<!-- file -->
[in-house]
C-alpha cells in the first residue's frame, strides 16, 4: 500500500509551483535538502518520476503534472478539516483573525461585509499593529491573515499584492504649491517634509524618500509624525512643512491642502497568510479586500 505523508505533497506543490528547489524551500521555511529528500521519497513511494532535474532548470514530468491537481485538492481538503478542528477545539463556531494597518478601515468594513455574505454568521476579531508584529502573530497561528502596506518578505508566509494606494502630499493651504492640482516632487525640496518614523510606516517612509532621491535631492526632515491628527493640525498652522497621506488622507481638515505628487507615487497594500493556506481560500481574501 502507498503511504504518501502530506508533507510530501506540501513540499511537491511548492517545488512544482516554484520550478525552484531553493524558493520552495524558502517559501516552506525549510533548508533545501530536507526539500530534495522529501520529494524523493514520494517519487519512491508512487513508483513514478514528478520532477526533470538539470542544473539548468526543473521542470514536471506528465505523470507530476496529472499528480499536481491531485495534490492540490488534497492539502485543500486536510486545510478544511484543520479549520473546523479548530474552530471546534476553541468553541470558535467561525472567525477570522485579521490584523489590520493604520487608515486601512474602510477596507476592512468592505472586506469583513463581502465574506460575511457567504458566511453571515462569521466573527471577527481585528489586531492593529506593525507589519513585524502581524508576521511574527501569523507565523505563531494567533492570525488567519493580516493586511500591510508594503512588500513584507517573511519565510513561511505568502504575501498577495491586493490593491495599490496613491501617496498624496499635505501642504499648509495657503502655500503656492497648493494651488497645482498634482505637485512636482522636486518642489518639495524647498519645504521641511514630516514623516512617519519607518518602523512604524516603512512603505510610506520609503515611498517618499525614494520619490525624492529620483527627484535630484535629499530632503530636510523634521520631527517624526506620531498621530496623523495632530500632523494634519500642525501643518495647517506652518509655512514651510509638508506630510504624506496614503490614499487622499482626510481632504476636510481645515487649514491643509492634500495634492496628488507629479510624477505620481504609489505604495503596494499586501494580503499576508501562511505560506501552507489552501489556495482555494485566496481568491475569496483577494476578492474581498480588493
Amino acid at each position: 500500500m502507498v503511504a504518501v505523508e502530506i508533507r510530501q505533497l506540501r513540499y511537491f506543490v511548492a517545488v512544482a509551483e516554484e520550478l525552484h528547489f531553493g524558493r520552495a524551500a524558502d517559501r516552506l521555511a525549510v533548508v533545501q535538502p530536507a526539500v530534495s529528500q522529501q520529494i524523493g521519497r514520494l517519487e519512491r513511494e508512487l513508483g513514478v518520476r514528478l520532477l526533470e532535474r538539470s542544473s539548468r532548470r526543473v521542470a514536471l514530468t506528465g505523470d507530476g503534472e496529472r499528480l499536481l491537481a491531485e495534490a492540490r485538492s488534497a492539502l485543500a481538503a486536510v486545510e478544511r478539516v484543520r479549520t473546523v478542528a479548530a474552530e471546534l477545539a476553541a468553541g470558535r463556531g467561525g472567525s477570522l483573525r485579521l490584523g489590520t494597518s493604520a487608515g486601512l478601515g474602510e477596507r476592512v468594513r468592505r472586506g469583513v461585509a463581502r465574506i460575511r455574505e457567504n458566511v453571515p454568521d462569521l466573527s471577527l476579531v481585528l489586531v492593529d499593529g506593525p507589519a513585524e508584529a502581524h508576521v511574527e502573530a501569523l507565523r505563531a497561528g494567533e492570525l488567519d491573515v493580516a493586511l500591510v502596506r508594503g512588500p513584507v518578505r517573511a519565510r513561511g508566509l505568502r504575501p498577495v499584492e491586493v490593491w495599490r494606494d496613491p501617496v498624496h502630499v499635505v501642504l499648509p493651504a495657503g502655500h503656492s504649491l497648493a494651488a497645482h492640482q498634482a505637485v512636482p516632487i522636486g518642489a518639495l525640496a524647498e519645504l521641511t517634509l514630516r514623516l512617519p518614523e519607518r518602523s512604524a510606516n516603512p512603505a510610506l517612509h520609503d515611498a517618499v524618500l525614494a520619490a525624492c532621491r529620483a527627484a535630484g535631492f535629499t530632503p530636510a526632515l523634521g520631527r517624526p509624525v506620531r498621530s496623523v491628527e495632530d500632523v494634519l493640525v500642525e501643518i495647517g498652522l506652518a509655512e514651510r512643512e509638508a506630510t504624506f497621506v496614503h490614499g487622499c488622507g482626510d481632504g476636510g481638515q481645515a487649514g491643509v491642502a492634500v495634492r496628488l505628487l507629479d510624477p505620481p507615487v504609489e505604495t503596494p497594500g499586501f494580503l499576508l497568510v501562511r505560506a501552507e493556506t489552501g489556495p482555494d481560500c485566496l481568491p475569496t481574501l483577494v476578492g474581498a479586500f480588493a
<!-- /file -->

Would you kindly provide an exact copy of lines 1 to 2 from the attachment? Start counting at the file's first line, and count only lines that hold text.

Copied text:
[in-house]
C-alpha cells in the first residue's frame, strides 16, 4: 500500500509551483535538502518520476503534472478539516483573525461585509499593529491573515499584492504649491517634509524618500509624525512643512491642502497568510479586500 505523508505533497506543490528547489524551500521555511529528500521519497513511494532535474532548470514530468491537481485538492481538503478542528477545539463556531494597518478601515468594513455574505454568521476579531508584529502573530497561528502596506518578505508566509494606494502630499493651504492640482516632487525640496518614523510606516517612509532621491535631492526632515491628527493640525498652522497621506488622507481638515505628487507615487497594500493556506481560500481574501 502507498503511504504518501502530506508533507510530501506540501513540499511537491511548492517545488512544482516554484520550478525552484531553493524558493520552495524558502517559501516552506525549510533548508533545501530536507526539500530534495522529501520529494524523493514520494517519487519512491508512487513508483513514478514528478520532477526533470538539470542544473539548468526543473521542470514536471506528465505523470507530476496529472499528480499536481491531485495534490492540490488534497492539502485543500486536510486545510478544511484543520479549520473546523479548530474552530471546534476553541468553541470558535467561525472567525477570522485579521490584523489590520493604520487608515486601512474602510477596507476592512468592505472586506469583513463581502465574506460575511457567504458566511453571515462569521466573527471577527481585528489586531492593529506593525507589519513585524502581524508576521511574527501569523507565523505563531494567533492570525488567519493580516493586511500591510508594503512588500513584507517573511519565510513561511505568502504575501498577495491586493490593491495599490496613491501617496498624496499635505501642504499648509495657503502655500503656492497648493494651488497645482498634482505637485512636482522636486518642489518639495524647498519645504521641511514630516514623516512617519519607518518602523512604524516603512512603505510610506520609503515611498517618499525614494520619490525624492529620483527627484535630484535629499530632503530636510523634521520631527517624526506620531498621530496623523495632530500632523494634519500642525501643518495647517506652518509655512514651510509638508506630510504624506496614503490614499487622499482626510481632504476636510481645515487649514491643509492634500495634492496628488507629479510624477505620481504609489505604495503596494499586501494580503499576508501562511505560506501552507489552501489556495482555494485566496481568491475569496483577494476578492474581498480588493